At a time when “googling” has become the generic term for conducting an internet search, it can be hard to remember that search had a long history before Google came along. But it’s worth revisiting that past during Black History Month, because the pre-Google era saw one of the most momentous black contributions to the development of the internet: the invention of internet search itself, by Alan Emtage.
In 1989, Emtage was graduate student at McGill University in Montreal, where he’d moved from his native Barbados. As a systems administrator in the university’s information technology department, it was his job to find software for students and faculty members—which at that time involved manually digging around the various FTP (File Transfer Protocol) servers scattered across the nascent internet. To save his own time, he wrote some code that would do the searching for him, and named his FTP search engine “ARCHIE” (after “archive”, without the “v”.)
You can get a clear sense of the magnitude of this contribution from a 1994 article offering science teachers a basic introduction to the internet :
ARCHIE, referred to as the “electronic index to the Internet,” is a collection of discovery tools developed at McGill University that electronically search directories of computers on the Internet. ARCHIE can search an estimated 2.1 million files located at over 1200 sites worldwide within minutes. Given a title or subject, ARCHIE will search the Internet and report the location of files containing information matching the keyword. ARCHIE is particularly powerful in locating public domain software available to science educators. Because the number of files expands daily, ARCHIE data bases are updated internationally about once a month.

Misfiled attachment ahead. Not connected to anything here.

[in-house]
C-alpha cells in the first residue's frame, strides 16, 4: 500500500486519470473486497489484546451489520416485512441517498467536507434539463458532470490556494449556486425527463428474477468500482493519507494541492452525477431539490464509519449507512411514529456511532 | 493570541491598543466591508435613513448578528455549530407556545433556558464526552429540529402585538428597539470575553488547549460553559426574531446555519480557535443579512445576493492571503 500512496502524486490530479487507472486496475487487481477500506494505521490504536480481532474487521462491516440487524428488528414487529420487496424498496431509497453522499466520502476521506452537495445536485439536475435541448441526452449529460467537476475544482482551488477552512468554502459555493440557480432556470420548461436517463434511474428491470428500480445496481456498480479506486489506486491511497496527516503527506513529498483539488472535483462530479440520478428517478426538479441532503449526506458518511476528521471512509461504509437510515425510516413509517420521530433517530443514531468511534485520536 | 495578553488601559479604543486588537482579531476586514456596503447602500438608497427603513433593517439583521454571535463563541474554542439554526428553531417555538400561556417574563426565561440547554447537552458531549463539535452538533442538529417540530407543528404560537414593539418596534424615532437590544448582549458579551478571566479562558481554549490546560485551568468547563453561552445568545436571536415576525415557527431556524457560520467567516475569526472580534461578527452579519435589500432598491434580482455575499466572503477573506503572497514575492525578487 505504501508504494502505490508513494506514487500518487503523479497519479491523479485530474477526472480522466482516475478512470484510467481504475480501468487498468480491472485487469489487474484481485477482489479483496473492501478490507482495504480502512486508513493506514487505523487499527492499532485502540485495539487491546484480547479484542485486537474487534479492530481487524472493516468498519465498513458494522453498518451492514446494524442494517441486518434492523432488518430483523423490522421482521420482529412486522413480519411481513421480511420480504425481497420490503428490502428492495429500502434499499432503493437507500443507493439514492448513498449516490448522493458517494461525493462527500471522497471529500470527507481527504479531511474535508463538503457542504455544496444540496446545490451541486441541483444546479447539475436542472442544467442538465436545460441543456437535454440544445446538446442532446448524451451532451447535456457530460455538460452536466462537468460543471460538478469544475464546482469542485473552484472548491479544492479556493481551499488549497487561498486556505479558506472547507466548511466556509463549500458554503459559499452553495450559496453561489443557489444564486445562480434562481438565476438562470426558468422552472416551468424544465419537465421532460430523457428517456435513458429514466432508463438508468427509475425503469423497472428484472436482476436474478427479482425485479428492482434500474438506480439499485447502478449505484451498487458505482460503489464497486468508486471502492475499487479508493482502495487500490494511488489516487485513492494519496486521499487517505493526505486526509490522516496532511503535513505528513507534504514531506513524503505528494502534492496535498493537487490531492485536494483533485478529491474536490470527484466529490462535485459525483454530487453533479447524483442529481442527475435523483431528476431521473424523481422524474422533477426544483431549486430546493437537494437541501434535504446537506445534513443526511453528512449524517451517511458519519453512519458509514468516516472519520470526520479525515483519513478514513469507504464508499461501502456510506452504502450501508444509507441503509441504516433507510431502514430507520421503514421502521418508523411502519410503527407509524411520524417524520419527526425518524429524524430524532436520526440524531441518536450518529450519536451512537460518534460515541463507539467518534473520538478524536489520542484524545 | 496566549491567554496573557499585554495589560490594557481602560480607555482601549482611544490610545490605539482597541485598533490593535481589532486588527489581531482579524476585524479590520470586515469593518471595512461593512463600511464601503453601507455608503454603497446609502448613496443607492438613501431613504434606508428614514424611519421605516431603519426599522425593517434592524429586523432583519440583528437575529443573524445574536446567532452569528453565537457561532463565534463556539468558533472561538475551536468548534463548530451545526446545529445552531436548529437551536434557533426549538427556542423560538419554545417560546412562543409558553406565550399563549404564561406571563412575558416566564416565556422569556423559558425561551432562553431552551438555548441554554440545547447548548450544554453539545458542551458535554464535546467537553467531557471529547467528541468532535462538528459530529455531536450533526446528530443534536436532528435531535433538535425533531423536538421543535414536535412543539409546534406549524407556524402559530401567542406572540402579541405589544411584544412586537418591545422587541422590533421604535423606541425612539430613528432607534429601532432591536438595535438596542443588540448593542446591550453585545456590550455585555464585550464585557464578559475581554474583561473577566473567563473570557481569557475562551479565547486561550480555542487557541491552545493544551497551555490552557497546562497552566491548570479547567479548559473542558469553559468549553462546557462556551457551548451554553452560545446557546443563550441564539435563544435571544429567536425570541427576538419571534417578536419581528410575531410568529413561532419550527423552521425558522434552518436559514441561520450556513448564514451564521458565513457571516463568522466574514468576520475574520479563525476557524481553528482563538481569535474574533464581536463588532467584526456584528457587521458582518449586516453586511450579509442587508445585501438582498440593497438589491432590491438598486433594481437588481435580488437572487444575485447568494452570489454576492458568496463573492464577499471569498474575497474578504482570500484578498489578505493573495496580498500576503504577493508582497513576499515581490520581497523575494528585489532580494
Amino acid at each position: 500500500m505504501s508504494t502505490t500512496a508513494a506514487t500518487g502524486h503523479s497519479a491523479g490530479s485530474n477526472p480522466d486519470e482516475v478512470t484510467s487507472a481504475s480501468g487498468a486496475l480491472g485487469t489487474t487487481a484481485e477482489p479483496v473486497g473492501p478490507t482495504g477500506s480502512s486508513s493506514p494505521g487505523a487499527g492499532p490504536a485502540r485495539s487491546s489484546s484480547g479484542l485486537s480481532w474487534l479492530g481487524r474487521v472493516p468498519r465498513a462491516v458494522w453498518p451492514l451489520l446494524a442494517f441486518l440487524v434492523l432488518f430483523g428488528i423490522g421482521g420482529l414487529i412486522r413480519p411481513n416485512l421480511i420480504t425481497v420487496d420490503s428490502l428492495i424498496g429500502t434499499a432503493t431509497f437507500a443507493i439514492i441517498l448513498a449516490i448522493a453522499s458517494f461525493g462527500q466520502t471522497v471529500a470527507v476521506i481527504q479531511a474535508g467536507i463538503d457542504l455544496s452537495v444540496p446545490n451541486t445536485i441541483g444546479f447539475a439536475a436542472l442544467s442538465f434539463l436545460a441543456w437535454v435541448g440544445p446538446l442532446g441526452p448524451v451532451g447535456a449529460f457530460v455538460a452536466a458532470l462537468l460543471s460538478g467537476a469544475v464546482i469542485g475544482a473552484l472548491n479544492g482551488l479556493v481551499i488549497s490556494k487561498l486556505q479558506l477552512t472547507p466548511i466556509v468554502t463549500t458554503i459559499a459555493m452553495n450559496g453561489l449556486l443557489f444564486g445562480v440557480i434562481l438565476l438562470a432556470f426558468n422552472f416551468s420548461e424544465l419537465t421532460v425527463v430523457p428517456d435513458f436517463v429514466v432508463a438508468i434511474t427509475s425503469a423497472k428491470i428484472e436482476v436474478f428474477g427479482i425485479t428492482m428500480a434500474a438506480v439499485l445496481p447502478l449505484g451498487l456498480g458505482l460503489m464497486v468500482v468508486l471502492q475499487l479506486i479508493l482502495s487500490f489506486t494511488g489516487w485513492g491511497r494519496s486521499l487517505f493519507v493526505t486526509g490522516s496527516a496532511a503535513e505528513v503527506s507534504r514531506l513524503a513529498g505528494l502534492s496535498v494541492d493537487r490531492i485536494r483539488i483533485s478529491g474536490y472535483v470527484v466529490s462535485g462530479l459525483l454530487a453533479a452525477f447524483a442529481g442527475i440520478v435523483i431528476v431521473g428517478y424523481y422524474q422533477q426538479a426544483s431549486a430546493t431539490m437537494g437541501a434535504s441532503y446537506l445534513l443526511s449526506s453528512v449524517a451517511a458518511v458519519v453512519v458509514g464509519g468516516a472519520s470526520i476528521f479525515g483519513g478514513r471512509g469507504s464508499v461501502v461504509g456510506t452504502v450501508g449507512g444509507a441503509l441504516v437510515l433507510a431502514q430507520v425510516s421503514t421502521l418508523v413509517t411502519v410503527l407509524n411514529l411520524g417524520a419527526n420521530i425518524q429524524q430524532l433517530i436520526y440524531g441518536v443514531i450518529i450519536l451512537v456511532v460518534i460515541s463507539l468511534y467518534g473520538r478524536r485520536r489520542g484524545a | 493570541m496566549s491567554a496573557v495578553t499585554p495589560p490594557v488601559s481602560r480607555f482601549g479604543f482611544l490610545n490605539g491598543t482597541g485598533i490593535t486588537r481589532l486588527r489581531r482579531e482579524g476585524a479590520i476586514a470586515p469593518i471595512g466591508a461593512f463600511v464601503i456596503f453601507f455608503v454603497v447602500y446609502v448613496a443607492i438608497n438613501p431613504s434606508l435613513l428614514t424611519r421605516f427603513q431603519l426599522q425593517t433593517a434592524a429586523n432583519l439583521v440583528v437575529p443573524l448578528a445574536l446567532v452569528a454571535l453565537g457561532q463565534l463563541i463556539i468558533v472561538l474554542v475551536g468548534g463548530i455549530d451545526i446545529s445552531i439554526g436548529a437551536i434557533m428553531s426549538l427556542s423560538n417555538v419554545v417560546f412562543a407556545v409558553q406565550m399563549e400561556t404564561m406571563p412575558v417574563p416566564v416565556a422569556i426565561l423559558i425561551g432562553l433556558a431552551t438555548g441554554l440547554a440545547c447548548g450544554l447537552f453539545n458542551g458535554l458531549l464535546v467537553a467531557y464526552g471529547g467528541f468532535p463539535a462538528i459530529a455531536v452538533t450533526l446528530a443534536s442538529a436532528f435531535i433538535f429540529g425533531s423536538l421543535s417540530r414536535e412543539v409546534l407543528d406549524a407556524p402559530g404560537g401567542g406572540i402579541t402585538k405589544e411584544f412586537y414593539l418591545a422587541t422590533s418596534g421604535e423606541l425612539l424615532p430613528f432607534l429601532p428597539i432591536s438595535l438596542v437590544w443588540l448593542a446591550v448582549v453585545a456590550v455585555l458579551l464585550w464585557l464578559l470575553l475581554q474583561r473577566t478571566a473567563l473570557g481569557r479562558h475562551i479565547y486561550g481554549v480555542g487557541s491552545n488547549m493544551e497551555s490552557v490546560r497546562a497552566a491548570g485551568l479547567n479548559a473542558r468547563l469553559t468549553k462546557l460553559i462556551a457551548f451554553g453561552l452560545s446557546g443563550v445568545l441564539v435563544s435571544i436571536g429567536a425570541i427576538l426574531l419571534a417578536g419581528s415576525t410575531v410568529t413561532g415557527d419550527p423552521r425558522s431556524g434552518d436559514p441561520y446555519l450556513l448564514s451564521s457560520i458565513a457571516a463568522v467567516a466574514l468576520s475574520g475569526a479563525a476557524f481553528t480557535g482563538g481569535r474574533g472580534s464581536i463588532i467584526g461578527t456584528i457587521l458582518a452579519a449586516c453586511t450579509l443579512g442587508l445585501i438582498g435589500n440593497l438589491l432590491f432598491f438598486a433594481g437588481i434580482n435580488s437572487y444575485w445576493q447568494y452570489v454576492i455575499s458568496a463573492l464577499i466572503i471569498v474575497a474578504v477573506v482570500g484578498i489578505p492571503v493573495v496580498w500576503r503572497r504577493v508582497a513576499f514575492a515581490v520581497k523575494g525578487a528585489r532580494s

We now take for granted the availability of search in every context of our online lives—on the internet, on our local computer desktops, even on our phones. But in the early days of the internet, people still needed a clear explanation of the problem that search could actually solve. As a 1995 article in the British Medical Journal explained it:
It is one thing knowing that millions of files are potentially available on thousands of anonymous FTP sites; it is quite another being able to locate a program or other file suitable for a particular task when you may not even know that such a program exists, or if it does, where it might be found. You could try just browsing through various anonymous FTP sites. However, sites vary in how well indexed they are and how easy it is to find applications of a given type… If you know the name of the file that you are looking for, things get easier, thanks to a utility called Archie. Archie consists of a set of computers on the Internet that continually search all the anonymous FTP sites around the world and then compile the results into a single searchable database.
Nearly three decades later, we can see the legacy of Emtage’s contribution in the way that search has not only transformed the way we find information, but in the balance of power on our new well-indexed internet. By that I mean not only the balance of power between the all-powerful Google algorithm and the websites that live or die by its graces, but also, the balance of power between search and the searcher.